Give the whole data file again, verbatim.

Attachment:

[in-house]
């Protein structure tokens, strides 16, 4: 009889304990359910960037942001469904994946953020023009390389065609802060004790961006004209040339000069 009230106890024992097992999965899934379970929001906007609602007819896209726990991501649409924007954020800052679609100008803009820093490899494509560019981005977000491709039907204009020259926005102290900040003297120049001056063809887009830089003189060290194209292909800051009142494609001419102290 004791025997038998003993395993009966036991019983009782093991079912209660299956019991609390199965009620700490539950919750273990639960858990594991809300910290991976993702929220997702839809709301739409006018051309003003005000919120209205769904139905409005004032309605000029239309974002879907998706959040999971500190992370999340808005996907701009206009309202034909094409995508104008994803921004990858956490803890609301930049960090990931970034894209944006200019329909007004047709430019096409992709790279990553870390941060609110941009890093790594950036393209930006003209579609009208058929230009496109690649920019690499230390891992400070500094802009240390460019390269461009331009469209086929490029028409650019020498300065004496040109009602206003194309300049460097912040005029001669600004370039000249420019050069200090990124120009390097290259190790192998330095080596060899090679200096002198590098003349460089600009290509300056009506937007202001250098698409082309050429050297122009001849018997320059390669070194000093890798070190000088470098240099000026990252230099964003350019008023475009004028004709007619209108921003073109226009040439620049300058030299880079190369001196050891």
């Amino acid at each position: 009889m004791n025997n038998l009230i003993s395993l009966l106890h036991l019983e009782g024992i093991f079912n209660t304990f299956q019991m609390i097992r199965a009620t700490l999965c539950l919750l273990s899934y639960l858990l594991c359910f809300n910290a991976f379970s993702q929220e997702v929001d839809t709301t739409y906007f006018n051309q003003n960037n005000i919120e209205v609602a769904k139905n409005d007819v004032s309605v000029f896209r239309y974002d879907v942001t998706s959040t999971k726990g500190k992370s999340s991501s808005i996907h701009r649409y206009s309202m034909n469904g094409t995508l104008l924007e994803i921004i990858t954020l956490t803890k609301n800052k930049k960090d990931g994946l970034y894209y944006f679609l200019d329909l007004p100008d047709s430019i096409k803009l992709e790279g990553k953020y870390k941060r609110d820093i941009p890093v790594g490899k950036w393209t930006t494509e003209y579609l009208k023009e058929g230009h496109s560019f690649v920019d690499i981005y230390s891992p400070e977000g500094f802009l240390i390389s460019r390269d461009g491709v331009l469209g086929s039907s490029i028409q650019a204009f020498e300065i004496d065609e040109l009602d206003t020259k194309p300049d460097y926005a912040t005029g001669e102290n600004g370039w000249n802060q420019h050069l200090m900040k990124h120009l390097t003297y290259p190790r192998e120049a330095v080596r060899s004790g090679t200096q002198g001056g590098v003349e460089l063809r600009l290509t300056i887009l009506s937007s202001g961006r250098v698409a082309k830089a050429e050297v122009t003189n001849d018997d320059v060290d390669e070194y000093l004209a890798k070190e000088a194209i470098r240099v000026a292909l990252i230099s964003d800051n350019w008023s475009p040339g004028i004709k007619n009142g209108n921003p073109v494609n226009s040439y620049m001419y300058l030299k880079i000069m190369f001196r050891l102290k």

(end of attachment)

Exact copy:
[in-house]
């Protein structure tokens, strides 16, 4: 009889304990359910960037942001469904994946953020023009390389065609802060004790961006004209040339000069 009230106890024992097992999965899934379970929001906007609602007819896209726990991501649409924007954020800052679609100008803009820093490899494509560019981005977000491709039907204009020259926005102290900040003297120049001056063809887009830089003189060290194209292909800051009142494609001419102290 004791025997038998003993395993009966036991019983009782093991079912209660299956019991609390199965009620700490539950919750273990639960858990594991809300910290991976993702929220997702839809709301739409006018051309003003005000919120209205769904139905409005004032309605000029239309974002879907998706959040999971500190992370999340808005996907701009206009309202034909094409995508104008994803921004990858956490803890609301930049960090990931970034894209944006200019329909007004047709430019096409992709790279990553870390941060609110941009890093790594950036393209930006003209579609009208058929230009496109690649920019690499230390891992400070500094802009240390460019390269461009331009469209086929490029028409650019020498300065004496040109009602206003194309300049460097912040005029001669600004370039000249420019050069200090990124120009390097290259190790192998330095080596060899090679200096002198590098003349460089600009290509300056009506937007202001250098698409082309050429050297122009001849018997320059390669070194000093890798070190000088470098240099000026990252230099964003350019008023475009004028004709007619209108921003073109226009040439620049300058030299880079190369001196050891």
């Amino acid at each position: 009889m004791n025997n038998l009230i003993s395993l009966l106890h036991l019983e009782g024992i093991f079912n209660t304990f299956q019991m609390i097992r199965a009620t700490l999965c539950l919750l273990s899934y639960l858990l594991c359910f809300n910290a991976f379970s993702q929220e997702v929001d839809t709301t739409y906007f006018n051309q003003n960037n005000i919120e209205v609602a769904k139905n409005d007819v004032s309605v000029f896209r239309y974002d879907v942001t998706s959040t999971k726990g500190k992370s999340s991501s808005i996907h701009r649409y206009s309202m034909n469904g094409t995508l104008l924007e994803i921004i990858t954020l956490t803890k609301n800052k930049k960090d990931g994946l970034y894209y944006f679609l200019d329909l007004p100008d047709s430019i096409k803009l992709e790279g990553k953020y870390k941060r609110d820093i941009p890093v790594g490899k950036w393209t930006t494509e003209y579609l009208k023009e058929g230009h496109s560019f690649v920019d690499i981005y230390s891992p400070e977000g500094f802009l240390i390389s460019r390269d461009g491709v331009l469209g086929s039907s490029i028409q650019a204009f020498e300065i004496d065609e040109l009602d206003t020259k194309p300049d460097y926005a912040t005029g001669e102290n600004g370039w000249n802060q420019h050069l200090m900040k990124h120009l390097t003297y290259p190790r192998e120049a330095v080596r060899s004790g090679t200096q002198g001056g590098v003349e460089l063809r600009l290509t300056i887009l009506s937007s202001g961006r250098v698409a082309k830089a050429e050297v122009t003189n001849d018997d320059v060290d390669e070194y000093l004209a890798k070190e000088a194209i470098r240099v000026a292909l990252i230099s964003d800051n350019w008023s475009p040339g004028i004709k007619n009142g209108n921003p073109v494609n226009s040439y620049m001419y300058l030299k880079i000069m190369f001196r050891l102290k």